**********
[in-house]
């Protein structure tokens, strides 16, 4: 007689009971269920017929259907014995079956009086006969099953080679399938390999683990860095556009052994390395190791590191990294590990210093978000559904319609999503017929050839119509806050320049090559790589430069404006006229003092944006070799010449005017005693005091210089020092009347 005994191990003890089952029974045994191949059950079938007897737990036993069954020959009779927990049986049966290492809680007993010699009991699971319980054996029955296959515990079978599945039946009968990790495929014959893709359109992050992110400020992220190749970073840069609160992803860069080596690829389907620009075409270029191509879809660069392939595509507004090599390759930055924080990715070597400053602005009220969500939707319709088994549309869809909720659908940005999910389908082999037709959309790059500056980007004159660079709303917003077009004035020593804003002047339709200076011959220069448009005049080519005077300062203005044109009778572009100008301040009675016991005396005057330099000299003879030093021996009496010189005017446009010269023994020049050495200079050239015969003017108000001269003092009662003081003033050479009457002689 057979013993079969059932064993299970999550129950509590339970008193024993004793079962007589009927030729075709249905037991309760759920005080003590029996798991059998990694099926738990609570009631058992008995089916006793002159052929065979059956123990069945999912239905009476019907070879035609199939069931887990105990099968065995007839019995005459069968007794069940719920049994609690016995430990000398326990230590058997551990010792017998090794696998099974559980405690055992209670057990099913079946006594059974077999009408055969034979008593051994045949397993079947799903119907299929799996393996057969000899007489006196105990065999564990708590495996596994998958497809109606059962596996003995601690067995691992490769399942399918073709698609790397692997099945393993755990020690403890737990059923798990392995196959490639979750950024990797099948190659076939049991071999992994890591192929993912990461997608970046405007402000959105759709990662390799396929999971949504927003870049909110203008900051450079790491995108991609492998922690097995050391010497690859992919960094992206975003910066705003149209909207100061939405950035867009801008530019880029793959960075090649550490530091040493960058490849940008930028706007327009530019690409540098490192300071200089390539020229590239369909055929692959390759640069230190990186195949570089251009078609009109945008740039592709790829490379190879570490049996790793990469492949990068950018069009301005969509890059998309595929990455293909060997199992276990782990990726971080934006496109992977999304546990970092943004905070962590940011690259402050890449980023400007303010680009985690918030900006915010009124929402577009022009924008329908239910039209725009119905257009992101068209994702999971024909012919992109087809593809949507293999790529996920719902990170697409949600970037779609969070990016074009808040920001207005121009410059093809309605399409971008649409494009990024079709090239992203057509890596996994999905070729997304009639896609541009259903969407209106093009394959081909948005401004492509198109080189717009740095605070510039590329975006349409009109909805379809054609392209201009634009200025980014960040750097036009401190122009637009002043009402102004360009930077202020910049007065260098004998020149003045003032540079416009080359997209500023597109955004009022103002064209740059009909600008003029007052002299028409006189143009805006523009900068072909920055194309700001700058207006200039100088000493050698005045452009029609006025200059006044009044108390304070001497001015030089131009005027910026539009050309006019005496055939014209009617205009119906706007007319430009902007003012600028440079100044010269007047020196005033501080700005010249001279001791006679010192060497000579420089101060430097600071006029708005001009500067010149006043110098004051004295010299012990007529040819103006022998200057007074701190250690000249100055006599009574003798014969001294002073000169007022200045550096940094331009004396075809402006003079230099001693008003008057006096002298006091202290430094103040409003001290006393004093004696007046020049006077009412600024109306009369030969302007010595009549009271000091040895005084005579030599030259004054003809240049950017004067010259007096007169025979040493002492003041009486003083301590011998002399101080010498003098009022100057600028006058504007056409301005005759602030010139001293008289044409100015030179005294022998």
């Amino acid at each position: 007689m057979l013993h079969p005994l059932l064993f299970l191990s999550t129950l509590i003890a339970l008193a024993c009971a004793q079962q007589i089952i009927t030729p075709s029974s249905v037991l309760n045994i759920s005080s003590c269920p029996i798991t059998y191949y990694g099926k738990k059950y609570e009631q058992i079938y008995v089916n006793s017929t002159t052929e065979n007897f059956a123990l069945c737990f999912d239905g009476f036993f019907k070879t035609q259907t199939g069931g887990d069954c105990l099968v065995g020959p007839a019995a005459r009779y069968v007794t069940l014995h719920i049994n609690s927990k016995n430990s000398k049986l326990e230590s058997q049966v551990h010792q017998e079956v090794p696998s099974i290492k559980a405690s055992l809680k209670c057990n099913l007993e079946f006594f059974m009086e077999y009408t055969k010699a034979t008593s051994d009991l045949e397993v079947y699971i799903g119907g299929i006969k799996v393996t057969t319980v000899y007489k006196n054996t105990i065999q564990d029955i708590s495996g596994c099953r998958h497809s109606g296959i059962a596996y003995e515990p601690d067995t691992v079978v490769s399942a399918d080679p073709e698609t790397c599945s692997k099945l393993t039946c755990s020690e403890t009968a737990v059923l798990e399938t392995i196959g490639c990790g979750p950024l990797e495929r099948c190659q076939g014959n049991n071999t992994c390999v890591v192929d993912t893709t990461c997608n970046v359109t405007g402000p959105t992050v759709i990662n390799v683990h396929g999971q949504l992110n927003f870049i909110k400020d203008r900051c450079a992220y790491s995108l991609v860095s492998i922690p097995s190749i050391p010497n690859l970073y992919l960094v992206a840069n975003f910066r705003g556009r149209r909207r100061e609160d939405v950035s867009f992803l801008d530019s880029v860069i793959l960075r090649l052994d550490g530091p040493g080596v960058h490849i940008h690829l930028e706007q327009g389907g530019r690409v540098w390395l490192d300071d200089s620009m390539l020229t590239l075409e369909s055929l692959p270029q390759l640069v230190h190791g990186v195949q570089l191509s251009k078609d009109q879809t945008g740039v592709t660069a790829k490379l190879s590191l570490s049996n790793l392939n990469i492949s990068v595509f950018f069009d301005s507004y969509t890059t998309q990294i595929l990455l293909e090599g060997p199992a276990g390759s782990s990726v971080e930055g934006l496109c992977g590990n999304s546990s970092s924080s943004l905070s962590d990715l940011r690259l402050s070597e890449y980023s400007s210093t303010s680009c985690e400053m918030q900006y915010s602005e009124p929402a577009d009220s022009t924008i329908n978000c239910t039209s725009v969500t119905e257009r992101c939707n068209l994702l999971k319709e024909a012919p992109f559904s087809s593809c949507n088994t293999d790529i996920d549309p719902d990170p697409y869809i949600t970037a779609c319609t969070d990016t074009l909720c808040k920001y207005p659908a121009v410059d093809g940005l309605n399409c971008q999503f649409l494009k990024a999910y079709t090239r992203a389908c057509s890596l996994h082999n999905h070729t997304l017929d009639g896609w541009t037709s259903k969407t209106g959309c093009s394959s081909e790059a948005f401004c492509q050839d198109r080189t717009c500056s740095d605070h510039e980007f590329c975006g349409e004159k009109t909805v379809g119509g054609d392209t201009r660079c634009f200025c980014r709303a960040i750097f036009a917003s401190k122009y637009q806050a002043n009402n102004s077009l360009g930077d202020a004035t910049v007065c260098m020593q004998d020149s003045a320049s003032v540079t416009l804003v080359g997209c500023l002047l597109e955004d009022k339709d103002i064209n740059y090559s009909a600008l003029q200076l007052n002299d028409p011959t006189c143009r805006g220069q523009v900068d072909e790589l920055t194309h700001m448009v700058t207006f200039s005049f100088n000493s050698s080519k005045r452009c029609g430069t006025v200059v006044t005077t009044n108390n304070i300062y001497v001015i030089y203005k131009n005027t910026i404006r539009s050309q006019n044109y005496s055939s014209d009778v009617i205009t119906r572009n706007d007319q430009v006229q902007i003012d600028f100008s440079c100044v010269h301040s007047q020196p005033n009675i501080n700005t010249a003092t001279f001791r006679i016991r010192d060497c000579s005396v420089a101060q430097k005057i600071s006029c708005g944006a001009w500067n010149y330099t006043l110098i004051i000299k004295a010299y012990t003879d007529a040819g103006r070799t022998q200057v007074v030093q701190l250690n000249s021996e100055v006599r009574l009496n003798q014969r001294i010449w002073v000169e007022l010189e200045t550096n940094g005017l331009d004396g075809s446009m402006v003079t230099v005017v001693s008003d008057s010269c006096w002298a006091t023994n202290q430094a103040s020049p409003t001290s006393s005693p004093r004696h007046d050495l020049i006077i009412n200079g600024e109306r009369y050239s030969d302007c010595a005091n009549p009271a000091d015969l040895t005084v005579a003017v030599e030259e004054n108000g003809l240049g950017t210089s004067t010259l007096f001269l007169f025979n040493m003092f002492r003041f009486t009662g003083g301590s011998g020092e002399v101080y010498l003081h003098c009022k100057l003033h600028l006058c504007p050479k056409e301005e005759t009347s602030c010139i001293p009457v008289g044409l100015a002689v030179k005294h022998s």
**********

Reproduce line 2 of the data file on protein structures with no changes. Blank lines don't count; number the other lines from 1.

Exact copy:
């Protein structure tokens, strides 16, 4: 007689009971269920017929259907014995079956009086006969099953080679399938390999683990860095556009052994390395190791590191990294590990210093978000559904319609999503017929050839119509806050320049090559790589430069404006006229003092944006070799010449005017005693005091210089020092009347 005994191990003890089952029974045994191949059950079938007897737990036993069954020959009779927990049986049966290492809680007993010699009991699971319980054996029955296959515990079978599945039946009968990790495929014959893709359109992050992110400020992220190749970073840069609160992803860069080596690829389907620009075409270029191509879809660069392939595509507004090599390759930055924080990715070597400053602005009220969500939707319709088994549309869809909720659908940005999910389908082999037709959309790059500056980007004159660079709303917003077009004035020593804003002047339709200076011959220069448009005049080519005077300062203005044109009778572009100008301040009675016991005396005057330099000299003879030093021996009496010189005017446009010269023994020049050495200079050239015969003017108000001269003092009662003081003033050479009457002689 057979013993079969059932064993299970999550129950509590339970008193024993004793079962007589009927030729075709249905037991309760759920005080003590029996798991059998990694099926738990609570009631058992008995089916006793002159052929065979059956123990069945999912239905009476019907070879035609199939069931887990105990099968065995007839019995005459069968007794069940719920049994609690016995430990000398326990230590058997551990010792017998090794696998099974559980405690055992209670057990099913079946006594059974077999009408055969034979008593051994045949397993079947799903119907299929799996393996057969000899007489006196105990065999564990708590495996596994998958497809109606059962596996003995601690067995691992490769399942399918073709698609790397692997099945393993755990020690403890737990059923798990392995196959490639979750950024990797099948190659076939049991071999992994890591192929993912990461997608970046405007402000959105759709990662390799396929999971949504927003870049909110203008900051450079790491995108991609492998922690097995050391010497690859992919960094992206975003910066705003149209909207100061939405950035867009801008530019880029793959960075090649550490530091040493960058490849940008930028706007327009530019690409540098490192300071200089390539020229590239369909055929692959390759640069230190990186195949570089251009078609009109945008740039592709790829490379190879570490049996790793990469492949990068950018069009301005969509890059998309595929990455293909060997199992276990782990990726971080934006496109992977999304546990970092943004905070962590940011690259402050890449980023400007303010680009985690918030900006915010009124929402577009022009924008329908239910039209725009119905257009992101068209994702999971024909012919992109087809593809949507293999790529996920719902990170697409949600970037779609969070990016074009808040920001207005121009410059093809309605399409971008649409494009990024079709090239992203057509890596996994999905070729997304009639896609541009259903969407209106093009394959081909948005401004492509198109080189717009740095605070510039590329975006349409009109909805379809054609392209201009634009200025980014960040750097036009401190122009637009002043009402102004360009930077202020910049007065260098004998020149003045003032540079416009080359997209500023597109955004009022103002064209740059009909600008003029007052002299028409006189143009805006523009900068072909920055194309700001700058207006200039100088000493050698005045452009029609006025200059006044009044108390304070001497001015030089131009005027910026539009050309006019005496055939014209009617205009119906706007007319430009902007003012600028440079100044010269007047020196005033501080700005010249001279001791006679010192060497000579420089101060430097600071006029708005001009500067010149006043110098004051004295010299012990007529040819103006022998200057007074701190250690000249100055006599009574003798014969001294002073000169007022200045550096940094331009004396075809402006003079230099001693008003008057006096002298006091202290430094103040409003001290006393004093004696007046020049006077009412600024109306009369030969302007010595009549009271000091040895005084005579030599030259004054003809240049950017004067010259007096007169025979040493002492003041009486003083301590011998002399101080010498003098009022100057600028006058504007056409301005005759602030010139001293008289044409100015030179005294022998």